Adventurous piano Music of the composer in whose presence even Franz Liszt was afraid to play. Piano music ranging from the miniaturist to the gigantic.
Both modern Steinway and period Erard piano are used in this set, a fascinating way of comparison. Charles-Valentin Alkan, often called ‘the Berlioz of the piano’, that mysterious, reclusive genius of the Romantic epoch, will forever be linked in our imagination to Chopin and Liszt, both of whom caught the Parisian public’s attention to a greater extent than did Alkan.
Were they and their music more acceptable to the public due to the greater accessibility of many of their works, neither so uncompromisingly ‘difficult’ as Alkan can be in his music? These demands on the listener take the form of extending a musical idea to the limit of its development – often, in the most extreme cases (e.g. the climax of ‘Quasi-Faust’), leaving the listener feeling as if he or she had been through a hurricane. Might this tendency be traceable to his strictly orthodox Jewish heritage and schooling in Talmudic logic? With Alkan, that extraordinary pianist before whom it is said that Liszt himself felt nervous to perform, the exception, compositionally speaking, becomes the rule.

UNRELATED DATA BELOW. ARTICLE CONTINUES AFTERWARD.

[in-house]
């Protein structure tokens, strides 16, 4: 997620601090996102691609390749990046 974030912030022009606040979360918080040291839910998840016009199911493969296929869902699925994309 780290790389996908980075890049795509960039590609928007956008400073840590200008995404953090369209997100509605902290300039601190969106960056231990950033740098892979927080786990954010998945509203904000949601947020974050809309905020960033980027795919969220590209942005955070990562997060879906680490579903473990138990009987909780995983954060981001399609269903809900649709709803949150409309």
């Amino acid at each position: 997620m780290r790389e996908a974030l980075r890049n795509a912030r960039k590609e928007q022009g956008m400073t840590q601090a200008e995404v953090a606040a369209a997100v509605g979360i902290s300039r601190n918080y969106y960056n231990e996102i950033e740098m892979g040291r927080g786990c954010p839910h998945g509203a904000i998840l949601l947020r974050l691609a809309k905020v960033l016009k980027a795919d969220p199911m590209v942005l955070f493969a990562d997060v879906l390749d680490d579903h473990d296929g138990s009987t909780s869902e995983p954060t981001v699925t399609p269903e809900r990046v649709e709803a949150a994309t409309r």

7 Esquisses Op.63 -- No.2: La Stacatissimo
No.3: Le Legatissimo
No.21: Morituri Te Salutant
No.11: Les Soupirs
No.46: Le Premier Billet Doux
Le Festin d'Esope Op.39 No.12
Le Temps Qui N'est Plus, Prelude Op.31 No.12
Allegretto ("Fa") Op.38b No.2
Grand Sonata "Les Quatre Ages" Op.33: I. 20 Ans - Scherzo